Updated 9:45 a.m. – The Senate Thursday voted 33-0 to pass Senate Bill, 12-045, the measure that would allow students to combine credits from both community and four-year colleges to qualify for an associate’s degree. The measure now goes to the House.
The Senate also gave unanimous final approval to two measures intended to improve the operations and authorization of charter schools, Senate Bills 12-061 and 12067.
Text of Wednesday story follows.
The Senate gave preliminary approval Wednesday to Senate Bill, 12-045, the measure that would allow students to combine credits from both community and four-year colleges to qualify for an associate’s degree.
The bill, developed by a study committee that met last summer, is touted as a way to increase the number of state residents with college degrees and create a more educated workforce.
“This bill is going to be really good for jobs and the economy,” argued prime sponsor Sen. Evie Hudak, D-Westminster.
Senate President Brandon Shaffer, D-Longmont, also came to the microphone to chime in that “This is a jobs bill.” Shaffer and Senate Democrats are pushing a variety of bills this year they believe will encourage creation of more jobs.
The bill was significantly amended last week by the Senate Education Committee to require students to initiate the process of assembling credits for an associate’s degree. The original version of the bill would have required colleges to do the work of determining which students were eligible. That was opposed by higher education lobbyists because of the potential cost.
Hudak alluded to that compromise, saying, “We had to figure out a way to make this process work … in a financially feasible manner.”
Later in the day, Senate Education took up Senate Bill 12-047, the proposal by Sen. Keith King, R-Colorado Springs, to require all high school students take a skills assessment like the Accuplacer, with the state paying districts for the costs of the tests.
The idea is that giving such tests in high school would provide early warning of student deficiencies and give high schools the chance to catch students up before they get to college – and need remediation.
The committee approved an amendment that would make use of the tests voluntary for school districts. But the bill still contains language that would allow spending of up to $1 million from the State Education Fund to pay for tests. The panel approved the amended bill 5-0, and it now moves to the Senate Appropriations Committee because of its price tag.
The committee also unanimously approved Senate Bill 12-057, originally intended to exempt teachers of Native American languages from state teacher licensing requirements. That attracted the interest of various education interest groups, and the totally rewritten version of the bill passed by the committee includes various special requirements for such teachers.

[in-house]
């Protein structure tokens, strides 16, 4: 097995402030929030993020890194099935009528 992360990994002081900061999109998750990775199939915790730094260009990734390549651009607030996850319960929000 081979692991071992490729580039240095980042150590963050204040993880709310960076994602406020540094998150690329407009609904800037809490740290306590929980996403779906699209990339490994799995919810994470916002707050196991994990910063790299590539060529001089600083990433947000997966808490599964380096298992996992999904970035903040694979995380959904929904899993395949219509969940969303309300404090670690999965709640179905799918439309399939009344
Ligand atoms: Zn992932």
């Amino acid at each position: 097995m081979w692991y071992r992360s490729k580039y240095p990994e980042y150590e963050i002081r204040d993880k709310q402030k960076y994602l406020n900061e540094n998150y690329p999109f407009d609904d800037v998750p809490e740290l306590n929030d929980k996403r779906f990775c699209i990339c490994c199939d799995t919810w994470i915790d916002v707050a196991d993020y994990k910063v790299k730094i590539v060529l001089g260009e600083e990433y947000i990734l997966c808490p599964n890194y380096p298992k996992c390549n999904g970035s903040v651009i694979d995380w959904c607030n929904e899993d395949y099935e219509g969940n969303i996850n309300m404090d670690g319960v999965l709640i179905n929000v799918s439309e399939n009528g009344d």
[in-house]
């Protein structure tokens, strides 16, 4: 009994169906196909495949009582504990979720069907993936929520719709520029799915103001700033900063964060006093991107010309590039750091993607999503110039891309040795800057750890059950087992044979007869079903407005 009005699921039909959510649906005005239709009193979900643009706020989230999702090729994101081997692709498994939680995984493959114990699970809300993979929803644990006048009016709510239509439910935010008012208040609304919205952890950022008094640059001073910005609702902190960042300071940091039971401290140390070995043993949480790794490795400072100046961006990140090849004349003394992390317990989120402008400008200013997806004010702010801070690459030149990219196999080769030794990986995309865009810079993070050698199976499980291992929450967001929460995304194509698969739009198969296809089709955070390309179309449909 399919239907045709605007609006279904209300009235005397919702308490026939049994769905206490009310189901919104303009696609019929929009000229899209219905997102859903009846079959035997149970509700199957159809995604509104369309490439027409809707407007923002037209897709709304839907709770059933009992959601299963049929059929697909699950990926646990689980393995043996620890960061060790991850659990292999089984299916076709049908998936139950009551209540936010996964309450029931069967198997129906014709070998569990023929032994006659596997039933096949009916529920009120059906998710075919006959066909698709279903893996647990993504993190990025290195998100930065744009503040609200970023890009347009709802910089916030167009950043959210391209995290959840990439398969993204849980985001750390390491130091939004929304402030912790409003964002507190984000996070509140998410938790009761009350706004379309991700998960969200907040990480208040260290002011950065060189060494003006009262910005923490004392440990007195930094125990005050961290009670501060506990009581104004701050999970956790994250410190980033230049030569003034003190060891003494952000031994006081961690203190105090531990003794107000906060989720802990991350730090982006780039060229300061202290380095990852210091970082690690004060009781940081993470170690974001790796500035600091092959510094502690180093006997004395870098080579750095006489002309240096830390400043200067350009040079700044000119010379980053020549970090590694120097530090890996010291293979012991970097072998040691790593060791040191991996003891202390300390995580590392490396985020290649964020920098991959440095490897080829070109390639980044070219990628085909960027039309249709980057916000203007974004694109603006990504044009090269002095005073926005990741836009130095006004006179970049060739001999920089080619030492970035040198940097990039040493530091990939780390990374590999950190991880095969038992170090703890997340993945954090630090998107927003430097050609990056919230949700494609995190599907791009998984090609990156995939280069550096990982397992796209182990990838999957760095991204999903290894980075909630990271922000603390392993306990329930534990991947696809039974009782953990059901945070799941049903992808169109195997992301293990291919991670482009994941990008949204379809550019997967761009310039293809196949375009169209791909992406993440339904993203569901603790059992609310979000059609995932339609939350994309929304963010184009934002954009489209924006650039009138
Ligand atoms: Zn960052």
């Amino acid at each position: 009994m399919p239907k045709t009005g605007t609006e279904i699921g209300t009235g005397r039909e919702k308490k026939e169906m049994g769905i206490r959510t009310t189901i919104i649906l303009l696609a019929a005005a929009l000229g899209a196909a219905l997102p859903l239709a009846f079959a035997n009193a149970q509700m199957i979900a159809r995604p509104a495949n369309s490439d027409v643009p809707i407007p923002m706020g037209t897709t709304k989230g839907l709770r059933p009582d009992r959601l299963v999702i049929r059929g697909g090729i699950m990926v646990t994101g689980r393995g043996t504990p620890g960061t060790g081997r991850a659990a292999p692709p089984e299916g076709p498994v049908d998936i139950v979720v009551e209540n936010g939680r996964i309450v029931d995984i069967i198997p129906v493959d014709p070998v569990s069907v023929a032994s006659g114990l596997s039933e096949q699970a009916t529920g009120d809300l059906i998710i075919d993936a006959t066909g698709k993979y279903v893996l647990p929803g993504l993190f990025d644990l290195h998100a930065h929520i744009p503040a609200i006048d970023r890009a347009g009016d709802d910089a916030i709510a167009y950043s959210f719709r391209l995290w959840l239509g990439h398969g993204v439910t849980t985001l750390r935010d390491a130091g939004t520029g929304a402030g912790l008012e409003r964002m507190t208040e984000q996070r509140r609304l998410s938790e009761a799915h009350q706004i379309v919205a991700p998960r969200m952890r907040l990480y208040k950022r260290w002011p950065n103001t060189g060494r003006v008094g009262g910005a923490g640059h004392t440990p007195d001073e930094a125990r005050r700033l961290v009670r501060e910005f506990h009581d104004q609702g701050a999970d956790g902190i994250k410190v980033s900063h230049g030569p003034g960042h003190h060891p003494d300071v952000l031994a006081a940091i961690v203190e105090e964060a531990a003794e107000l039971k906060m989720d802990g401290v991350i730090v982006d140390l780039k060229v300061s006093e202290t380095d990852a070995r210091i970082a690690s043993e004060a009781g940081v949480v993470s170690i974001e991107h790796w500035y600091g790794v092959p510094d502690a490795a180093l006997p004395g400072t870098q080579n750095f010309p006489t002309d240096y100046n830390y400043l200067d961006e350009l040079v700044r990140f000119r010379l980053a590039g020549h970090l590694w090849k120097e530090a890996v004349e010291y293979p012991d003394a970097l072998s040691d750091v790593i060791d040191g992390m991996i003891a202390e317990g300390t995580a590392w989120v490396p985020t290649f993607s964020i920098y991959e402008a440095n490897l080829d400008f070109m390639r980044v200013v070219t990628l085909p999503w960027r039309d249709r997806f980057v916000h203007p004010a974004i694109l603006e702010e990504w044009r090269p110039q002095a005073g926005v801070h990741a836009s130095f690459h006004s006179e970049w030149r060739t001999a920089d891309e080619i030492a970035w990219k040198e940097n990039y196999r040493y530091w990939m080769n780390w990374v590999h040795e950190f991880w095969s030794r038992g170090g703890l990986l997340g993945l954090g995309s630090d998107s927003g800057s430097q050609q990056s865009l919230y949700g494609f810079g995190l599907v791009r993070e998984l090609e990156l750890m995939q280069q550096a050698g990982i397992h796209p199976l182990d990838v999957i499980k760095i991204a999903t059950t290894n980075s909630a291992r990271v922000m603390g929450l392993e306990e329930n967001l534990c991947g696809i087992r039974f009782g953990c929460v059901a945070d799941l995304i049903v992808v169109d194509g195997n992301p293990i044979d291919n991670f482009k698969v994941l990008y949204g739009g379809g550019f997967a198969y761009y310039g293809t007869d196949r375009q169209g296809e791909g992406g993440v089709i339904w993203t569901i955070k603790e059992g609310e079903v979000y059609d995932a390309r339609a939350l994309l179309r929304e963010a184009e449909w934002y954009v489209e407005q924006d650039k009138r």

House Bill 12-1306, a suggested solution to the issue of school districts having to take new students after the Oct. 1 enrollment count date and thereby not receiving funds for those students, was introduced Wednesday.
The bill would create a mechanism by which school districts and Charter School Institute schools that gained pupils after the Oct. 1 count could claim reimbursement from the state for the extra pupils. According to the bill text, this is directed at the issue of online students returning to traditional schools after the count date, so schools would be compensated at the online per-pupil rate. Additional enrollment would be measured by the number of students who took state math tests and the 11th grade ACT test in the spring compared to the Oct. 1 count.
The bill is sponsored by King and Rep. Chris Holbert, R-Parker. The lack of a Democratic cosponsor in a divided legislature could be an impediment.
The Senate Wednesday also gave preliminary approval to two charter school bills.
Senate Bill 12-061 would add to the current requirements for charter school applications, change application filing and decision deadlines, impose new requirements on charter school authorizers and create new standards for revoking the charters of struggling schools.
Senate Bill 12-067 would require all charter schools to be incorporated as non-profits and would prohibit school boards and the Charter School Institute from approving charter applications submitted by for-profit entities. Supporters say the bill wouldn’t affect any current charters.
Both bills stemmed from proposals developed by a study commission that was formed in 2010 in the wake of the management and financial problems of the Cesar Chavez Charter School Network. The bills have sparked little debate so far in the 2012 session.
Use the Education Bill Tracker for links to bill texts and status information.